Environment and Breast Cancer: Science Review

Evidence From Humans
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Intake of fruits and vegetables and risk of breast cancer: a pooled analysis of cohort studies
Smith-Warner, S. A., Spiegelman, D., Yaun, S. S., Adami, H. O., Beeson, W. L., van den Brandt, P. A., Folsom, A. R., Fraser, G. E., Freudenheim, J. L., Goldbohm, R. A., Graham, S., Miller, A. B., Potter, J. D., Rohan, T. E., Speizer, F. E., Toniolo, P., Willett, W. C., Wolk, A., Zeleniuch-Jacquotte, A., Hunter, D. J. JAMA. 2001. 285:6, 769-76.
Study design
Pooled analysis of 9 cohort studies
Study Participants
Menopausal Status
The menopausal status of women included in this study is listed here.
Pre menopausal
Post menopausal
Country where study was conducted
6 USA, 1 Canada, 1 Sweden, 1 Netherlands
Participant selection: Inclusion and exclusion criteria
Criteria used to select participants in the study.
In: Pooling Project. Studies with at least 200 incident breast cancer cases, assessment of usual intake of foods and nutrients, validation study of the diet assessment method or a closely related instrument Ex: Criteria used by each study, and participants reporting energy intakes greater or less than 3 standard deviations from the study specific log.e-transformed mean energy intake of the baseline population, had missing alcohol intake data or reported a history of cancer (except non-melanoma skin cancer) at baseline
Exposure Investigated
Exposures investigated
Fruits and vegetables together, fruits, and vegetables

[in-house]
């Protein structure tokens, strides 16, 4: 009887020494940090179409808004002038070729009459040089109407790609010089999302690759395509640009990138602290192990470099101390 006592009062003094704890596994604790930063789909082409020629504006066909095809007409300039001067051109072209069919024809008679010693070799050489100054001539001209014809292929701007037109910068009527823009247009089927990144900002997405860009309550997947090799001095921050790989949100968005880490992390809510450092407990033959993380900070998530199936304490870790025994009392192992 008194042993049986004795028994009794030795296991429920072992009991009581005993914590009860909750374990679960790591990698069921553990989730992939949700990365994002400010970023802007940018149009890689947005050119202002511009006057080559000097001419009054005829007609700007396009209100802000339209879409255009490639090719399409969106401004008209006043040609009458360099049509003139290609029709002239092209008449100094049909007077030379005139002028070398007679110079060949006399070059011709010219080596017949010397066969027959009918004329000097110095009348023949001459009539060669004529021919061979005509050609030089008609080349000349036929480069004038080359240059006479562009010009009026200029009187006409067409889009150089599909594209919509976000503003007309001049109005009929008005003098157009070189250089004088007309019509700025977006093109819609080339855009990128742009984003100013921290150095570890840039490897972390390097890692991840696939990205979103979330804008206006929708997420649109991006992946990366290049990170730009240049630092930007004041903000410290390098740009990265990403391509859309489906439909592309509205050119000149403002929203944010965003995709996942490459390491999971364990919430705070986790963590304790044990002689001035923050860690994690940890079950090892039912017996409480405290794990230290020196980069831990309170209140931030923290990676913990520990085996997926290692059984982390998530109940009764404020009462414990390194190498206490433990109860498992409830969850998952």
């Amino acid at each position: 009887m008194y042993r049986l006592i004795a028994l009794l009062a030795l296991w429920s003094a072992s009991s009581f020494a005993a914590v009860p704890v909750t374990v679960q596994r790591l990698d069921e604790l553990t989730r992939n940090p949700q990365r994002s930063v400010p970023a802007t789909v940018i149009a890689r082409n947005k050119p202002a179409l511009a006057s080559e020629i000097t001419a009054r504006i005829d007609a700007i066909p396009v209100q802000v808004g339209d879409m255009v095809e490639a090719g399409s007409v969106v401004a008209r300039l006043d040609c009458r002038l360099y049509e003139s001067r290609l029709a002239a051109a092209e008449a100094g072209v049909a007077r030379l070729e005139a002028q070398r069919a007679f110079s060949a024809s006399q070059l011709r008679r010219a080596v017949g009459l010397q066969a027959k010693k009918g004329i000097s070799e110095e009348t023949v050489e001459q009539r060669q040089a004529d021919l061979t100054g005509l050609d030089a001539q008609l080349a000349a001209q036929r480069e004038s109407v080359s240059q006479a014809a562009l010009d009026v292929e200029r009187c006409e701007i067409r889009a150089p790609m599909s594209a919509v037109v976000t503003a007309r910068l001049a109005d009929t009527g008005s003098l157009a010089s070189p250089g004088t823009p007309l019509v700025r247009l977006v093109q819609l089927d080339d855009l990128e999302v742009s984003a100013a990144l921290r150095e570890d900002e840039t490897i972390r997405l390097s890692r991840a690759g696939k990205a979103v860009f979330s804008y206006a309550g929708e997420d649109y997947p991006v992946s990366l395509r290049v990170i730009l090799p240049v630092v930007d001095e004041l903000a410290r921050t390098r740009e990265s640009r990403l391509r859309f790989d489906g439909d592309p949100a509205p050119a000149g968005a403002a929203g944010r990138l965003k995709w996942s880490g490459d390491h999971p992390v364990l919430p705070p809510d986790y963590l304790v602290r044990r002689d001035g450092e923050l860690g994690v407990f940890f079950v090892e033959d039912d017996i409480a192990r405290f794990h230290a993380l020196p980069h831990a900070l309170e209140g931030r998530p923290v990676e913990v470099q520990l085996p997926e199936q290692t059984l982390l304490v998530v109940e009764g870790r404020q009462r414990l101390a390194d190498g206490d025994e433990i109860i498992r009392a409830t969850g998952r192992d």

How exposure was measured
Questionnaire, self-administered, FFQ
Exposure assessment comment
FFQ: 45 to 150 food items
Statistical Analysis
Ethnic groups with separate analysis
If this study provided a separate analysis by ethnic or racial group, the groups are listed here.
Confounders considered
Other breast cancer risk factors, such as family history, age at first birth, and hormone replacement therapy use, that were taken into account in the study.
Not considered: Race
Genetic characterization included
If the study analyzed relationships between environmental factors and inherited genetic variations, this field will be marked “Yes.” “No”, if not.
Description of major analysis
Adjusted IRR with 95% CI, modeled as continuous variable for 100 g/day increase of intake and in quartiles (highest versus the lowest).
Strength of associations reported
Continuous variable: Fruits and vegetables: 1.00 (0.98 - 1.01); fruits: 1.00 (0.97 - 1.02); vegetables: 1.00 (0.97 - 1.02)
Highest versus lowest quartiles: Fruits and vegetables: 0.93 (0.86 - 1.00); fruits: 0.93 (0.84 - 1.02); vegetables: 0.96 (0.89- 1.04)
Results Comments
Fruit and vegetable consumption is not associated with breast cancer risk.
Author address
Department of Nutrition, Harvard School of Public Health, 665 Huntington Ave, Boston, MA 02115, USA.